The systematic abuse, humiliation and deprivation visited upon those whom the plaintiff (Vasiljkovic) sought to punish and subdue at the Knin fortress, the old hospital prison and the Sremska Mitrovica prison, was consistent with (his) stated aim to drive out non-Serbs from the Krajina,” Justice Latham found in her judgment.
It was in his reactions to this defamation case and its findings that Graeme Blewitt, the former deputy chief prosecutor of the International Criminal Tribunal for the Former Yugoslavia, said he was confident a fair trial could be conducted in Croatia given the number of similar cases heard in recent years.
According to The Australian, former war crimes prosecutors welcomed the 2009 defamation case verdict and demanded the Australian government find a way to prosecute Vasiljkovic should his extradition to Croatia not proceed.


But extradition will proceed. We no longer need to fret for justice and keep asking: will he or won’t he face the court to answer to the charges of atrocities in Croatia. Vasiljkovic was a most active paramilitary campaigner for the self-proclaimed Republic of Serbian Krajina that terrorised, murdered, raped, tortured, ethnically cleansed, and pillaged a large section of Croatia, liberated in August 1995 in Operation Storm. Until a court verdict on alleged war crimes Captain Dragan remains a notorious figure of the 1990’s bloody and criminal attempts at extending the borders for “Greater Serbia” into Croatia and Bosnia and Herzegovina. Ina Vukic, Prof. (Zgb); B.A., M.A.Ps. (Syd)

Indicted Serb War Criminal Dragan Vasiljkovic Loses Final Battle Against Extradition To Croatia

Dragan Vasiljkovic aka Captain Dragan aka Daniel Snedden Photo: News Ltd

Dragan Vasiljkovic
aka Captain Dragan
aka Daniel Snedden
Photo: News Ltd


Dragan Vasiljkovic, a Serb with Australian citizenship known as Captain Dragan during his reported murderous rampages in Croatia as part of Serb aggressing in the early 1990’s, and also known by his adopted name in Australia as Daniel Snedden, has spent the last eight years in Australian prisons as he fought legal battles against extradition to Croatia to answer to charges for war crimes against him. On Friday 12 December he lost his final battle not to be extradited to Croatia. The Australian Federal court had rejected his appeal.


Vasiljkovic is wanted in Croatia for war crimes he allegedly committed in the 1990s while serving as a paramilitary commander during the war of the said period.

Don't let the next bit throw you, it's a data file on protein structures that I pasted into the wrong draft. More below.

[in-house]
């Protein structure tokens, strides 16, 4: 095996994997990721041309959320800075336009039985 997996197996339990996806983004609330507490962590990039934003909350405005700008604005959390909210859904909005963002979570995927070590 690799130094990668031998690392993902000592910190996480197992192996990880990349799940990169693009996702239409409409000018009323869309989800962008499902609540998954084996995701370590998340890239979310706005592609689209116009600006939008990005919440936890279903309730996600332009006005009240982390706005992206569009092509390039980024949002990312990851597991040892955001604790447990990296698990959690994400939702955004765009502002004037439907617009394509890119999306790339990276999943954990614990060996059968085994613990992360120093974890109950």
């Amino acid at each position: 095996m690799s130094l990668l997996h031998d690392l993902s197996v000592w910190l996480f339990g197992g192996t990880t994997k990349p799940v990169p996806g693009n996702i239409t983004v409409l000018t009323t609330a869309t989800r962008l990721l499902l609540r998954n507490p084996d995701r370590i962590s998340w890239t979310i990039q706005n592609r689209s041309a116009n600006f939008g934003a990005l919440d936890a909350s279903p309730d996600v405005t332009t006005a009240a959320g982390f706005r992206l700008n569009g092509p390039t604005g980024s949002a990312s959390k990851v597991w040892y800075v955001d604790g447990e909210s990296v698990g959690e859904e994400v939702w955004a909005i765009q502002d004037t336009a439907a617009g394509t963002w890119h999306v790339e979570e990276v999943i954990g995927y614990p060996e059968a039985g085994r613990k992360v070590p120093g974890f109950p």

His latest appeal against his extradition order centred on the legal delays in his case, issues relating to the Geneva Conventions, and questions of procedural fairness.
The 60-year-old, who was born in Belgrade and is an Australian citizen, has denied the allegations of war crimes and has challenged the extradition order since his arrest in Perth, Australia, 2006.

Croatia has charged Captain Dragan for war crimes, torture and killing of prisoners of war, attacks on civilians during 1991 and 1992 in the Republika Srpska Krajina (Serb occupied Croatian territory that was ethnically cleansed of all non-Serbs), and commanding an assault on the village of Glina that resulted in civilian deaths and injuries.
After protracted legal battles challenging the Croatian request, ex Home Affairs Minister Jason Clare approved the extradition in November 2012.
The Supreme Court of NSW ruled on a defamation action and found the former Serbian paramilitary commander had committed the war crimes of torture and rape, and had admitted to a massacre.
A spokeswoman for the Australian Attorney-General’s Department said in a statement to The Weekend Australian (13 & 14 December 2014): “The Full Federal Court today found that Mr Vasiljkovic had been accorded appropriate procedural fairness in the making of the former Minister’s decision to surrender him to Croatia.
The Court also found that the decision was made as soon as reasonably practicable and that the former Minister (Jason Clare) had not erred in exercising his general discretion.
“It is open to Mr Vasiljkovic to seek leave to appeal the decision to the High Court.”

According to SBS News Vasiljkovic’s lawyer said that a High Court challenge could be the next step in his fight against extradition.
Dan Mori, who represented confessed terrorism supporter David Hicks in American military court proceedings, is representing Vasiljkovic.
Mr Mori told SBS on Friday 12 December his main concern was that his client would not be afforded the protections of the Geneva Convention if returned to Croatia.
I’m very concerned about what would happen in Croatia,” Mr Mori said.
There’s some big unanswered questions. Is Croatia going to give him credit for every day he served here in Australia if he is brought back there, and he should be because the Geneva Convention requires it. But Australia has not sought that specialty assurance from Croatia.
Now it’s really time to look at the rationale and look at the decisions and see if there is any viable issues that may or may not support a special leave to the High Court.”
It would seem that even Vasiljkovic’s lawyer believes that there is a case to answer for war crimes; why else would he contemplate upon time Vasiljkovic has already spent in prison and whether Croatia would recognise it under some clause or article of the Geneva Convention!? I would say: now it’s really time for Vasiljkovic to face the charges against him in a Croatian court and stop stalling and obstructing justice for the alleged victims. Ina Vukic, Prof. (Zgb); B.A., M.A.Ps. (Syd)

For Further Information Click Link: Documents relating to the extradition of Dragan Vasiljkovic – Daniel Snedden